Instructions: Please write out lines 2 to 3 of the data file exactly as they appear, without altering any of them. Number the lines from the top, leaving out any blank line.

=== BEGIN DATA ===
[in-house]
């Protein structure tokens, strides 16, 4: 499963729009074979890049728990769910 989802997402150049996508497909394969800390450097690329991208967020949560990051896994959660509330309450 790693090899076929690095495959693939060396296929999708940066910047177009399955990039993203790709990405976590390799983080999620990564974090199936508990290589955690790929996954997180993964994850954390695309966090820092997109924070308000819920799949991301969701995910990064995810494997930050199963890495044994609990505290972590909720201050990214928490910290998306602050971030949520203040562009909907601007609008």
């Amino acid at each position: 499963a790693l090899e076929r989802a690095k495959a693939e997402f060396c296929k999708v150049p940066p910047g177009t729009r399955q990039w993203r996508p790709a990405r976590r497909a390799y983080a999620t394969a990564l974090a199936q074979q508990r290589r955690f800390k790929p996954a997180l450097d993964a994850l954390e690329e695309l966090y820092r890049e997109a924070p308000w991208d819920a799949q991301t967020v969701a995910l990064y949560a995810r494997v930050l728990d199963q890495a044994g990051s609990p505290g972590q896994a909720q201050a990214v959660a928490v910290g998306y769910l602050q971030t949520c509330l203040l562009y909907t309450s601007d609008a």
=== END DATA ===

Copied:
């Protein structure tokens, strides 16, 4: 499963729009074979890049728990769910 989802997402150049996508497909394969800390450097690329991208967020949560990051896994959660509330309450 790693090899076929690095495959693939060396296929999708940066910047177009399955990039993203790709990405976590390799983080999620990564974090199936508990290589955690790929996954997180993964994850954390695309966090820092997109924070308000819920799949991301969701995910990064995810494997930050199963890495044994609990505290972590909720201050990214928490910290998306602050971030949520203040562009909907601007609008």
């Amino acid at each position: 499963a790693l090899e076929r989802a690095k495959a693939e997402f060396c296929k999708v150049p940066p910047g177009t729009r399955q990039w993203r996508p790709a990405r976590r497909a390799y983080a999620t394969a990564l974090a199936q074979q508990r290589r955690f800390k790929p996954a997180l450097d993964a994850l954390e690329e695309l966090y820092r890049e997109a924070p308000w991208d819920a799949q991301t967020v969701a995910l990064y949560a995810r494997v930050l728990d199963q890495a044994g990051s609990p505290g972590q896994a909720q201050a990214v959660a928490v910290g998306y769910l602050q971030t949520c509330l203040l562009y909907t309450s601007d609008a």